Personal vs. Corporate Branding – Should You Brand Yourself or Your Company?

Have you ever been confused over whether you should brand your business or brand yourself? Have you ever wondered if you should go by your company’s name or by your personal name? How do you separate the two… or if you don’t separate the two, how do you merge who you are with what your business is about?

Which branding is for you?

You don’t need to pick between one or the other, because the answer is almost always a combination of personal branding plus corporate branding. You are the person who created your brand, and then your brand also has its own personality. Even if you have “just” a product, who is going to talk better about that product than you? Who could possibly be more passionate about your business and your brand than you?

But, why did I say “almost” always? If you’re a coach or writer, for example, you would usually want to brand yourself, but if you were opening an IT company you would want to brand the company. So, the “personal plus corporate” approach doesn’t work always either. This is not a hard-and-fast rule — you don’t always have to brand yourself, and for every Steve Jobs there is another successful tech executive that we’ve barely heard of because they weren’t interested in personal branding. Every strategy works at one point or another, but the real question is: what strategies will work for you and your company? From my personal experience, it’s is easier to get off the ground when the CEO or owner is the face of a brand, but you can always be in the background so that you don’t have to be face of your company and just run the operational side if that works for your business and your personality.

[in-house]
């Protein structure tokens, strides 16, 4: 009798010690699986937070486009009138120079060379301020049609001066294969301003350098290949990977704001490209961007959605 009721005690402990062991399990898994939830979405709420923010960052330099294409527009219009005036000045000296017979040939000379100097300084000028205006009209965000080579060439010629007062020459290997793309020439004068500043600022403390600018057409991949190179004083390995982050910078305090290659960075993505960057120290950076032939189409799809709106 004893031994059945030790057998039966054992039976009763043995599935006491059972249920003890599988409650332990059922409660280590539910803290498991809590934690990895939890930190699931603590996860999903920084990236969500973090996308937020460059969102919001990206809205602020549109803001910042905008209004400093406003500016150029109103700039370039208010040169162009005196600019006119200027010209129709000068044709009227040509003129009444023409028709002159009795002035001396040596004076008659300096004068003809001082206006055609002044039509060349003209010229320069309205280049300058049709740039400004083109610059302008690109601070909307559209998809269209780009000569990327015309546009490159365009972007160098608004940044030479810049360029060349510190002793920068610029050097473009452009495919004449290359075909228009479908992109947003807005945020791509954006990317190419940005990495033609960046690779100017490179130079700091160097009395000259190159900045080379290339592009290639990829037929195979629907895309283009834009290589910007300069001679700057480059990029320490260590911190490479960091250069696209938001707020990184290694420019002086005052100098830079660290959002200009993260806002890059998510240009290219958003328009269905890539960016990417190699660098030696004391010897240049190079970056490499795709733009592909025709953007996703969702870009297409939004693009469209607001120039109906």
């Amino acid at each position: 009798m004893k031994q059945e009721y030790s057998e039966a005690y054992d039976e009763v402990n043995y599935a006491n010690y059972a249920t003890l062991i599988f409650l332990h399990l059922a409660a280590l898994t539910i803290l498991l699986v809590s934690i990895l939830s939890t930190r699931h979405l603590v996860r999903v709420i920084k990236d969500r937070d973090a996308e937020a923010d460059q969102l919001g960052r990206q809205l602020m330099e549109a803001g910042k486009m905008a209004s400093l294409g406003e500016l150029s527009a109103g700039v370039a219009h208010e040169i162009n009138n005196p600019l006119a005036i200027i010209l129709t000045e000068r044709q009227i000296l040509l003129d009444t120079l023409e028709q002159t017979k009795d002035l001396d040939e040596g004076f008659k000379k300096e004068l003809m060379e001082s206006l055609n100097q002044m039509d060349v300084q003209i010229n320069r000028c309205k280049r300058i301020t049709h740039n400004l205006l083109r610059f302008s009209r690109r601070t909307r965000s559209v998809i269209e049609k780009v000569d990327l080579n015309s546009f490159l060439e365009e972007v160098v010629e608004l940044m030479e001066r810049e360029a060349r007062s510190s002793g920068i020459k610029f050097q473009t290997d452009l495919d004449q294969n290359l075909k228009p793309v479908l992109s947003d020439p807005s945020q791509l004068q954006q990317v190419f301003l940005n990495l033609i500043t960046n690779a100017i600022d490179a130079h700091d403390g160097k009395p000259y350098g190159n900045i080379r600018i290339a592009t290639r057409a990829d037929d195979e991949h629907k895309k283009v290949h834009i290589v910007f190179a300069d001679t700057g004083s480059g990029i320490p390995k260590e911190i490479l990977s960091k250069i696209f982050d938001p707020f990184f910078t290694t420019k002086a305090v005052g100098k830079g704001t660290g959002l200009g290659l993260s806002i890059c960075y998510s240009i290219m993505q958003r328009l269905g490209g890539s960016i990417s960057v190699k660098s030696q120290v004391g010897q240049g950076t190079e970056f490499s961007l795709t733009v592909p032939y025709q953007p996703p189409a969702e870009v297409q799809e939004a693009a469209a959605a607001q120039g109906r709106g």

Brainstorming session

The key is connection.

What resonates with your potential buyers? What would they like to see? Is your company business to consumer or business to business? Most B2C businesses speak to one person and are community-focused, friendly and personal, while B2B companies usually speak in plural and as a company’s voice and not a person’s voice.

However, there are pros and cons for both decisions. On one hand a personal brand may give you the status of an expert in your field, and you could scale that way, but on the other hand a corporate brand might help more with building trust with your audience and would look more professional. There are a number of things you need to consider before deciding how to proceed, but the main consideration is: what is your offering? If you are offering services, you will most likely need to go by your personal brand but still have a company’s name in case you decide to scale your business and start hiring. In the beginning, you will attend networking events, position yourself as an expert, act as a person that people want to connect with, and build relationships as yourself to develop a personal brand.

This article was originally published on Aventive.

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